A key undertaking is to embed the school values of caring, respect, determination and aspiration into my CC approach. I want students to leave us in Y11 as the best individuals they can possibly be. Students who will make a difference in the world just by being themselves. It doesn’t have to be on a global scale, even if they can make a difference to just one other person then the message of acceptance will grow.
Society is complex. I’m under no illusions that this will be an easy journey. Some students will embrace it wholeheartedly. Others will openly reject it. That doesn’t mean that we should give up. CC should empower the next generation and not restrict them.
This is how I intend to interpret CC. It might not be the traditional approach, but society has evolved.
Our students are living in a time like no other and we should do all in our power to make the world a more diverse and inclusive place for everyone.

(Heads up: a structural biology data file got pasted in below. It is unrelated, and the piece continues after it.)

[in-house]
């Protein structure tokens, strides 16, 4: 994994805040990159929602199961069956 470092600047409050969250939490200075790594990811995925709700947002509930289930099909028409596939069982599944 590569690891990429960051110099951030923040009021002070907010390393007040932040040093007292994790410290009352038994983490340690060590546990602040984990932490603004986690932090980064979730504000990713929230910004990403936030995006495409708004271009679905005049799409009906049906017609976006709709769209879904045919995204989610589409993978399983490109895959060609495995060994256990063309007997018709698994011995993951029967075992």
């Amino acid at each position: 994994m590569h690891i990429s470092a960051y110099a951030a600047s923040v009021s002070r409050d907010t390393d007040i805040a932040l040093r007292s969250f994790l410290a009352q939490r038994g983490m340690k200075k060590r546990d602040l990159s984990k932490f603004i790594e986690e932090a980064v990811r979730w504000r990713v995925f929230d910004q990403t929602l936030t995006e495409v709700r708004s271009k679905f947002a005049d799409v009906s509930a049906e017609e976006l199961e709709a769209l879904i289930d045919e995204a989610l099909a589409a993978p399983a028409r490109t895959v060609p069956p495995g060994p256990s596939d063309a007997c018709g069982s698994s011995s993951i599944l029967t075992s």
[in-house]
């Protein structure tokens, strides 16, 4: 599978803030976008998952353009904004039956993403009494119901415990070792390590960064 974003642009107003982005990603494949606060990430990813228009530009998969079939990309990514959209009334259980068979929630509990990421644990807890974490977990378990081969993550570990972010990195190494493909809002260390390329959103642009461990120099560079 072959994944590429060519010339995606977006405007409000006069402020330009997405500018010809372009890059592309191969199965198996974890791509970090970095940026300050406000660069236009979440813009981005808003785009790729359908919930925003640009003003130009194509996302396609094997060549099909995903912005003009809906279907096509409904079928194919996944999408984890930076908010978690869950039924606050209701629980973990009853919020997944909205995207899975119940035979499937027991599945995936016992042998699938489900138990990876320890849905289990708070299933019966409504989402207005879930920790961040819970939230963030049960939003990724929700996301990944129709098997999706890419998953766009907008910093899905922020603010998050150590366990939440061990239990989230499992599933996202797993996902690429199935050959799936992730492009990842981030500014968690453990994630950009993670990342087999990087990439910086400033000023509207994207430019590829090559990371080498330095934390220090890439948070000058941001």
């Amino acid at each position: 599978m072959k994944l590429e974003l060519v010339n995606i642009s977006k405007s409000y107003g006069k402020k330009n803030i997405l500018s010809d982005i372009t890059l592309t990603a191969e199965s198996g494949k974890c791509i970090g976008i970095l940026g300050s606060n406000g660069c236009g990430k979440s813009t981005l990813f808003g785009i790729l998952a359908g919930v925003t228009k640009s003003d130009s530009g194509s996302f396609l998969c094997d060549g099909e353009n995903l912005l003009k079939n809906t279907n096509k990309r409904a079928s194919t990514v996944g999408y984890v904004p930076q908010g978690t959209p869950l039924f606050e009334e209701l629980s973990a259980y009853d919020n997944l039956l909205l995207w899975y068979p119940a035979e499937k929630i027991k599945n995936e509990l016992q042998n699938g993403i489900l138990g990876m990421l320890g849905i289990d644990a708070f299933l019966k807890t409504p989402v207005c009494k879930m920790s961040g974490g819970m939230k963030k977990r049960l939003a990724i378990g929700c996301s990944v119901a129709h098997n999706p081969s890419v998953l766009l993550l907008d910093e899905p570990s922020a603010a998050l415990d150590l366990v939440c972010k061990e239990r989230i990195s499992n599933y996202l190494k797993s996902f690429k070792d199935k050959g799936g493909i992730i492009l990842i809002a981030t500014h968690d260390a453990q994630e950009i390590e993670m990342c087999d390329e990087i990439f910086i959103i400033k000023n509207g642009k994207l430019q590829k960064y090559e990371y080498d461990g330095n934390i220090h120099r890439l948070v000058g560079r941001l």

Thanks for reading!
I left secondary school in 2014, having been introduced to topics such as class, race, beliefs, policies, crime, drugs, culture and diversity for the first time in my sociology lessons. Before this, like many other of my peers, the main source of information regarding any of these important concepts came from the TV, from newspapers, or from friends and family. And I never particularly stopped to question these opinions - whether they were biased, hurtful, or even untrue. With The Sun’s circulation hitting around 1.2 million papers a day, the British public is desensitized to the “ever-growing threat” of immigration, or ‘benefit-scroungers’, or ‘thugs’, ‘hoodies’ and ‘chavs’, or terrorists who threaten to dismantle the British “way of life”. We see these notions so prominently that we begin to believe they are true, without ever questioning the motive. It dehumanises the people they write about, and makes us blind to the hostile divide that has been created.